All submissions must be in English and must include title and author information, including author affiliations. Please be sure that submissions do not contain proprietary or confidential material and do not cite proprietary or confidential publications. Due to tight publication schedules, revisions to the extended abstract will not be possible. The submitted PDF version should be camera-ready final version.

Round Two: Poster

Up to 12 successful submissions will be invited to CHI 2014 to take part in the next stage(s) of the competition, based upon reviewer ratings and comments. Teams will be provided space in the convention center to display posters and discuss their proposed solutions with the CHI 2014 attendees.

A scheduled 80-minute poster presentation event will take place during the conference. Student teams will be expected to host their posters and discuss their approach, design method and solutions with the Student Design Competition Judges. The competition judges will select four teams to present their proposed solutions orally during a scheduled presentation session named "Student Design Competition Final".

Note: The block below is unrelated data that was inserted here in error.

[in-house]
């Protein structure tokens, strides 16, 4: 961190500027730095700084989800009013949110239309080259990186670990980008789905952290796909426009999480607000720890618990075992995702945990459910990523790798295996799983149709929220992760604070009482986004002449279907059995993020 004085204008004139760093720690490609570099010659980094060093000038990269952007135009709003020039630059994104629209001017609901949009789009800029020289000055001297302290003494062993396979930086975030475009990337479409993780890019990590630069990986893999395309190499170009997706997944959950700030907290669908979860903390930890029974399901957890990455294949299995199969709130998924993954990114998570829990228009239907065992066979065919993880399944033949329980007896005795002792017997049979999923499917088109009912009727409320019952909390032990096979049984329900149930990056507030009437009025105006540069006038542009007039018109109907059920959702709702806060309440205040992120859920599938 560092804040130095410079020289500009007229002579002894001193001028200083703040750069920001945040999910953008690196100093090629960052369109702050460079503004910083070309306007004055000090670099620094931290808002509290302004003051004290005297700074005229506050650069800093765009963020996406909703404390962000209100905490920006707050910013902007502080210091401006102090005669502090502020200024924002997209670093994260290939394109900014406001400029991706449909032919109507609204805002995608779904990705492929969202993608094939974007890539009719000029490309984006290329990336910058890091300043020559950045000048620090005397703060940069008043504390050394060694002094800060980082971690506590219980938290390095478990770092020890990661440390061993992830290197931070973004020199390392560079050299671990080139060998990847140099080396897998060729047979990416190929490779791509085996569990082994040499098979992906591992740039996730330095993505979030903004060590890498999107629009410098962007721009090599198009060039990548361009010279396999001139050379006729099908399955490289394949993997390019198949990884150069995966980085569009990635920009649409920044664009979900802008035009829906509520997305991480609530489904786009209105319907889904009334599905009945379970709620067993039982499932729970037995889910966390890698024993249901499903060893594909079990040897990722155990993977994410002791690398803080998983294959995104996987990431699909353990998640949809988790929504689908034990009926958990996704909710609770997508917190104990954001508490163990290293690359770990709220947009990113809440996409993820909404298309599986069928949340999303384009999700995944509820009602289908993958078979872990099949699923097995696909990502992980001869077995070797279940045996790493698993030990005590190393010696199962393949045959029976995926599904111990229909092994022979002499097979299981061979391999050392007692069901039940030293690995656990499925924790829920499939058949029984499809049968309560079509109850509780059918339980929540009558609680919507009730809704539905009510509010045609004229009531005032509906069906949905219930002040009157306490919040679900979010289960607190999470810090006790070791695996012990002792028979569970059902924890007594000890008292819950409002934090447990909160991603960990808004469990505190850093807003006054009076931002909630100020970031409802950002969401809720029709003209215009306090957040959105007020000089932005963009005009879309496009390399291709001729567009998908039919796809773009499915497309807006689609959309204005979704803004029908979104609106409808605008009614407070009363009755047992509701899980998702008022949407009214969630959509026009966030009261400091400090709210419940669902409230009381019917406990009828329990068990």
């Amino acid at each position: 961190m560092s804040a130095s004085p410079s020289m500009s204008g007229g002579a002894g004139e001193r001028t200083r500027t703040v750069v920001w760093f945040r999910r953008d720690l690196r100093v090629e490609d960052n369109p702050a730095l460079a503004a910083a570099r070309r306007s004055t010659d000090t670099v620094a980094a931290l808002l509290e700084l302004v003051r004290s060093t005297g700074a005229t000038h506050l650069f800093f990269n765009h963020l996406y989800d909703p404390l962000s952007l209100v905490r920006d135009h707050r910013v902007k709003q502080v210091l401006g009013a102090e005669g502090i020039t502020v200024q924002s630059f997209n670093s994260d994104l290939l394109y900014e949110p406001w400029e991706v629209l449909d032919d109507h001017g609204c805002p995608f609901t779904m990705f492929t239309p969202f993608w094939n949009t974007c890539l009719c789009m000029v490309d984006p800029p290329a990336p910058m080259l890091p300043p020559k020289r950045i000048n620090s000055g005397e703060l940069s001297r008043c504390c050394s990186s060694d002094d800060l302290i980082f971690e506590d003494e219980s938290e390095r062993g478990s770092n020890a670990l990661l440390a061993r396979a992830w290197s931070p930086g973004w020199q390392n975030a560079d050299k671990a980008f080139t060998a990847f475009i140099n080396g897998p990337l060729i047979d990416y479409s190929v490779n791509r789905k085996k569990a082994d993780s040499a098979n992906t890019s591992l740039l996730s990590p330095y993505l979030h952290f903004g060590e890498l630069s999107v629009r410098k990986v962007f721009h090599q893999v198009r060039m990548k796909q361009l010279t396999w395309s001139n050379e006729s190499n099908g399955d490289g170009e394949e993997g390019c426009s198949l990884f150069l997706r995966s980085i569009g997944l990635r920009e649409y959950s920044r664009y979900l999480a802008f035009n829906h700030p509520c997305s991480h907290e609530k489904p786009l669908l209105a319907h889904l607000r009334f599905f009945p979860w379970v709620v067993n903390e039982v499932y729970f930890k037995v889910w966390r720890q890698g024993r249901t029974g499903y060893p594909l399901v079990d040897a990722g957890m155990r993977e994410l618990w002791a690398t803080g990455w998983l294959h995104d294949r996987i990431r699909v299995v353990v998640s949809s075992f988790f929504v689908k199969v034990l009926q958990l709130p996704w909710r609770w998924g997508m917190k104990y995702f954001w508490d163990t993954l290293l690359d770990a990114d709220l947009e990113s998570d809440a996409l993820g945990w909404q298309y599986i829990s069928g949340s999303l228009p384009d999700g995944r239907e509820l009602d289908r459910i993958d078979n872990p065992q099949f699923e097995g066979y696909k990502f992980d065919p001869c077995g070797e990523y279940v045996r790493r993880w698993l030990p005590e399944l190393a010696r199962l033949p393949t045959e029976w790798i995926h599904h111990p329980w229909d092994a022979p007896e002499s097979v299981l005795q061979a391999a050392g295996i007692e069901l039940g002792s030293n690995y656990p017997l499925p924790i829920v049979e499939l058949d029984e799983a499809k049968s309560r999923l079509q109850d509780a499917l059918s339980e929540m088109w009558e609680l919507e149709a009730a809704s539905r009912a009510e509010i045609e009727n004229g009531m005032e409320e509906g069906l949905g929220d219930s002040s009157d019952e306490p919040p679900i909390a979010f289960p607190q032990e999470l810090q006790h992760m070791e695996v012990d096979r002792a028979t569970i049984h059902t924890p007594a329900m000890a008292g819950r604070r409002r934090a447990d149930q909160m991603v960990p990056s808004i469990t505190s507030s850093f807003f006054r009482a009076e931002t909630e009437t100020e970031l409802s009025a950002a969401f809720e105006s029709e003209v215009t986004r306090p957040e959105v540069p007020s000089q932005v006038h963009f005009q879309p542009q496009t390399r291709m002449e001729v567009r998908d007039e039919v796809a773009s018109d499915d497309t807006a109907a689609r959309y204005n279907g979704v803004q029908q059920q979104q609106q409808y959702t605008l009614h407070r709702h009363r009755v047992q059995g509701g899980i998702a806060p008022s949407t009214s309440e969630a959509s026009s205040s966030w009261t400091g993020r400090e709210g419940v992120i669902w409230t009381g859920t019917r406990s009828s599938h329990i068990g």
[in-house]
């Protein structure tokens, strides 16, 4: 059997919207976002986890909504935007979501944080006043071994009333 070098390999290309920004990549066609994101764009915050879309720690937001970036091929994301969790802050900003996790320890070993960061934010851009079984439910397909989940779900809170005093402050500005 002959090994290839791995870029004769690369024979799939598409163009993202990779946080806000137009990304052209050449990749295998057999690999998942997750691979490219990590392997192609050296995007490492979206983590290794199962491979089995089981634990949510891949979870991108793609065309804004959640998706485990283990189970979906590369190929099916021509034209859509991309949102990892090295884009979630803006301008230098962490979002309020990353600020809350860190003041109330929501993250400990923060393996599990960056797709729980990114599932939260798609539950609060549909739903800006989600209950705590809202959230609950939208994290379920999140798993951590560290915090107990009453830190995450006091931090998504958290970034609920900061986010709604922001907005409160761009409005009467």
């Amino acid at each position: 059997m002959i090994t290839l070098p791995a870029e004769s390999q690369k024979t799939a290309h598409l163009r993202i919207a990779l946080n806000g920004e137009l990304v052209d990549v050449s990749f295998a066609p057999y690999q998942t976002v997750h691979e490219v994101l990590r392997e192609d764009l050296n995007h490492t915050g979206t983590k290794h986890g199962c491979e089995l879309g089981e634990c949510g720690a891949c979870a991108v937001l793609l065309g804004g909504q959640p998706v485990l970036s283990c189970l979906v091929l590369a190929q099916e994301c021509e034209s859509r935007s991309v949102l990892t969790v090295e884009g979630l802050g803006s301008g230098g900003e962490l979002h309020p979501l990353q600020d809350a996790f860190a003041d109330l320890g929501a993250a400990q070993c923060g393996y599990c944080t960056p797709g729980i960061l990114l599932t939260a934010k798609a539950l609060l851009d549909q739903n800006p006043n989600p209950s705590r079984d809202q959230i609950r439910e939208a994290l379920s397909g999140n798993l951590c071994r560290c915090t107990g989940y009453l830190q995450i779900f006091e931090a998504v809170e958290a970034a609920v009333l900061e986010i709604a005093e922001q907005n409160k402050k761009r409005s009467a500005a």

Specific guidelines for preparing posters:

  • Each poster will have a display space approximately 8 feet wide and 4 feet high.
  • The poster is expected to follow the International Standards Organization (ISO) poster size format (A0). The dimensions for A0 format are 84cm x 119cm, or approximately 33" x 47". Either landscape or portrait orientation is acceptable.
  • Audiovisual and computing equipment will not be supplied. Power outlets will not be available.

The poster must include:

  • The proposed solution's name, team name, school affiliation
  • The perspective taken to address the design challenge
  • A concise description of the proposed solution
  • Clear illustrations of key aspects of your proposed solution